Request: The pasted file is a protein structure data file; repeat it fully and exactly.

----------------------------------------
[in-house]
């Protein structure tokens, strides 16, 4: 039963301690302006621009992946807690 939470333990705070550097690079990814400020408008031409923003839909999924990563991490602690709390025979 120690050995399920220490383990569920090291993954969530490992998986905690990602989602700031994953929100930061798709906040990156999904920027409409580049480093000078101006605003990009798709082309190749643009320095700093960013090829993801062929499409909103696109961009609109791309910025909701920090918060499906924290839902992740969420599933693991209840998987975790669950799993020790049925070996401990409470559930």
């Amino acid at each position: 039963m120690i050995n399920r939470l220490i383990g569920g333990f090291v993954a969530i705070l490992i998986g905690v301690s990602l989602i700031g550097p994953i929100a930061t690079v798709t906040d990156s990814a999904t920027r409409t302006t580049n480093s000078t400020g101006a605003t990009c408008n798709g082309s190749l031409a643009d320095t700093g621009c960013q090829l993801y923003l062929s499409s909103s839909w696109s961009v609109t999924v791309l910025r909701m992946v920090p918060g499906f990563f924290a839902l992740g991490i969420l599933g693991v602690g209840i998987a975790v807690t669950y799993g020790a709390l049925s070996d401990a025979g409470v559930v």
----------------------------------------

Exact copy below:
[in-house]
């Protein structure tokens, strides 16, 4: 039963301690302006621009992946807690 939470333990705070550097690079990814400020408008031409923003839909999924990563991490602690709390025979 120690050995399920220490383990569920090291993954969530490992998986905690990602989602700031994953929100930061798709906040990156999904920027409409580049480093000078101006605003990009798709082309190749643009320095700093960013090829993801062929499409909103696109961009609109791309910025909701920090918060499906924290839902992740969420599933693991209840998987975790669950799993020790049925070996401990409470559930």
């Amino acid at each position: 039963m120690i050995n399920r939470l220490i383990g569920g333990f090291v993954a969530i705070l490992i998986g905690v301690s990602l989602i700031g550097p994953i929100a930061t690079v798709t906040d990156s990814a999904t920027r409409t302006t580049n480093s000078t400020g101006a605003t990009c408008n798709g082309s190749l031409a643009d320095t700093g621009c960013q090829l993801y923003l062929s499409s909103s839909w696109s961009v609109t999924v791309l910025r909701m992946v920090p918060g499906f990563f924290a839902l992740g991490i969420l599933g693991v602690g209840i998987a975790v807690t669950y799993g020790a709390l049925s070996d401990a025979g409470v559930v």